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TOM COURTENAY is 74 today

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DICKIE JONES is 84 today

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CHRISTOPHER GEORGE (1929 - 1983)

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JANE NIGH (1925 - 1993)

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BRENDA JOYCE (1917 - 2009)

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JIM BAKUS (1913 - 1989)

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ZEPPO MARX (1901 - 1979)
Joseph Goodheart

klondike

Re: *CANDIDS*

Postby klondike » February 25th, 2011, 9:54 am

It's been nearly 20 years since I saw Tom Courtenay's haunting performance in the little-known, low-budget Canadian film I Heard the Owl Call My Name . . and it haunts me still . .
I doubt I've ever seen a single film role as quietly powerful as the one Courtenay gifts to his audience, nor a script so spare and yet riddled with nuance; frequently, I've wondered if this actor understands the lasting value of what he achieved there, and why it is that this movie has not become more widely recognized.

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charliechaplinfan
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Re: *CANDIDS*

Postby charliechaplinfan » February 25th, 2011, 10:04 am

Beautiful picture of Joan Blondell with her children, she looks the most uneffected, charming and normal of Hollywood actresses.
Failure is unimportant. It takes courage to make a fool of yourself - Charlie Chaplin

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mongoII
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Re: *CANDIDS*

Postby mongoII » February 25th, 2011, 11:16 am

Klondike, it's apparent that others agree with you about "I Heard the Owl Call My Name" on IMDb:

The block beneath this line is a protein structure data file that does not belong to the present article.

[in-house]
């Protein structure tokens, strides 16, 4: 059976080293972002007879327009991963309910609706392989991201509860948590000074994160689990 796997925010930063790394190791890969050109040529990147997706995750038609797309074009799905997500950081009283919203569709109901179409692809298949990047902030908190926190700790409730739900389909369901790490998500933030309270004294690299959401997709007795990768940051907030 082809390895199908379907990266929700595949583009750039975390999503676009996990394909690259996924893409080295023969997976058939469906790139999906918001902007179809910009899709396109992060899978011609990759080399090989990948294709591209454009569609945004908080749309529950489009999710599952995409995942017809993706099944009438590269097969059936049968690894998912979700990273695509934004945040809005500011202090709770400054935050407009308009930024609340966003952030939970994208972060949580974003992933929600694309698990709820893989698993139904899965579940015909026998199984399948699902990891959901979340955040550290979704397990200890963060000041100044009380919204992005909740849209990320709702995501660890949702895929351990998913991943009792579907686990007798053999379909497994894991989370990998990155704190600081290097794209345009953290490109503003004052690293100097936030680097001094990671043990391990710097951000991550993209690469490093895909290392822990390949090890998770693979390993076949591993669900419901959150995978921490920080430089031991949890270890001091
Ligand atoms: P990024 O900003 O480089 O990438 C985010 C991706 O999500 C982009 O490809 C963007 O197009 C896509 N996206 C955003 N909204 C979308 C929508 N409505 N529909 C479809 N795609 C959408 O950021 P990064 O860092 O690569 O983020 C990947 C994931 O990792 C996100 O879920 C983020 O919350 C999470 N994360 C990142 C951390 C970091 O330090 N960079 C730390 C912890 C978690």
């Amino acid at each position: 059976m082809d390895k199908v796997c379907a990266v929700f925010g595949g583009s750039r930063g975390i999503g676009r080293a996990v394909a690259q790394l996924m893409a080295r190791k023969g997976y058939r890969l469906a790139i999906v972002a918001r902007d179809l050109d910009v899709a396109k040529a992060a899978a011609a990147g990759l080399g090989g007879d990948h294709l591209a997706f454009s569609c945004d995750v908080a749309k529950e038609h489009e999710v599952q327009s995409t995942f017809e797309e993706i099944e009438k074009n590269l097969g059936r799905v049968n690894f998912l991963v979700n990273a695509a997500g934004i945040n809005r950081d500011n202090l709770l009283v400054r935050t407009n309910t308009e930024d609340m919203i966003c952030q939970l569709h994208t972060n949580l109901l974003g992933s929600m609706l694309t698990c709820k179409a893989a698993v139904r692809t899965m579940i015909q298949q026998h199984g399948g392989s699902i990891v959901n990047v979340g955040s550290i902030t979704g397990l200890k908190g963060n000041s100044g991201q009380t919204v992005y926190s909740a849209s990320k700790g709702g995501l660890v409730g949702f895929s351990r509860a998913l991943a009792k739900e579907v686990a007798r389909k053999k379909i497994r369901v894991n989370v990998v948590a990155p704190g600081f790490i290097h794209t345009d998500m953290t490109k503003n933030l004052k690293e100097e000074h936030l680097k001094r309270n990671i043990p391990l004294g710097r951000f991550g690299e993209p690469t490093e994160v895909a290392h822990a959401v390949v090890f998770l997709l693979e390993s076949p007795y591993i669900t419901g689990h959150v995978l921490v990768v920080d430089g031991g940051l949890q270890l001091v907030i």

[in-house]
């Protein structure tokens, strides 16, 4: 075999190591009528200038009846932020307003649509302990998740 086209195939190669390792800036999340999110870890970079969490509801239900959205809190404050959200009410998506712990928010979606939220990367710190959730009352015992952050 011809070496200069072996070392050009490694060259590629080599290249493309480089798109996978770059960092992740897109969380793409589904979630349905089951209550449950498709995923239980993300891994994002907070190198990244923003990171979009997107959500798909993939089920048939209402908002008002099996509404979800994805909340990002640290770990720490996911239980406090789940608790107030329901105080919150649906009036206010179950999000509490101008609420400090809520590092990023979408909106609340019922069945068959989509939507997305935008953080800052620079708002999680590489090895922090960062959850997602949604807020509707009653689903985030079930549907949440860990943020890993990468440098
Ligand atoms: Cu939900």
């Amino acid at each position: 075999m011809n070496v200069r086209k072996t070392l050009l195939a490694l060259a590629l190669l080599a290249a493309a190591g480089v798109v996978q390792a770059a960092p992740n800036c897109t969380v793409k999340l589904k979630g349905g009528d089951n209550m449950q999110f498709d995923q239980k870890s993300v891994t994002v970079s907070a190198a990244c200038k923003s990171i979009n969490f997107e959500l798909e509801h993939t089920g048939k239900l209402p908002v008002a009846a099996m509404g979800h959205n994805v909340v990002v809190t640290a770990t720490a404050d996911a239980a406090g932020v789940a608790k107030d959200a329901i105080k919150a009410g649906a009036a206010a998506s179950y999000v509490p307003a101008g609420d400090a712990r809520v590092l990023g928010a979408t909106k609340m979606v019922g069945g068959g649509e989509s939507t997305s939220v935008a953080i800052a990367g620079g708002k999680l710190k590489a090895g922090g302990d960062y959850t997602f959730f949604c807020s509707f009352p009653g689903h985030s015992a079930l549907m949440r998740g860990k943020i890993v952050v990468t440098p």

This film was first shown in the United States as a special as part of the CBS television network's "GE Theater" series in December of 1973. It was so profoundly moving and a beautiful and faithful adaptation of Margaret Craven's acclaimed novel, I'm amazed that it did not receive even one Emmy nomination for quality television programming. The remarkable British stage and film actor Tom Courtenay ("Doctor Zhivago") stars as Father Mark Brian, a young Anglican priest sent by his superior (the late Dean Jagger, in a fine performance) to minister to the inhabitants of a remote native American village in British Columbia, where the movie was filmed on location utilizing local residents. What he learns during his short time there (about his charges and about himself) makes for an unforgettable viewing experience. Native American actors Paul Stanley and Marianne Jones give wonderfully understated performances, and Courtenay has never been better. The use of the hymn "Amazing Grace" adds poignance to the music score. Daryl Duke directed for Tomorrow Entertainment, Inc. Highly recommended.

I must make it a point to see it.
Joseph Goodheart

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mongoII
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Re: *CANDIDS*

Postby mongoII » February 25th, 2011, 1:15 pm

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Monty Woolley and Bette Davis between takes of "The Man Who Came to Dinner".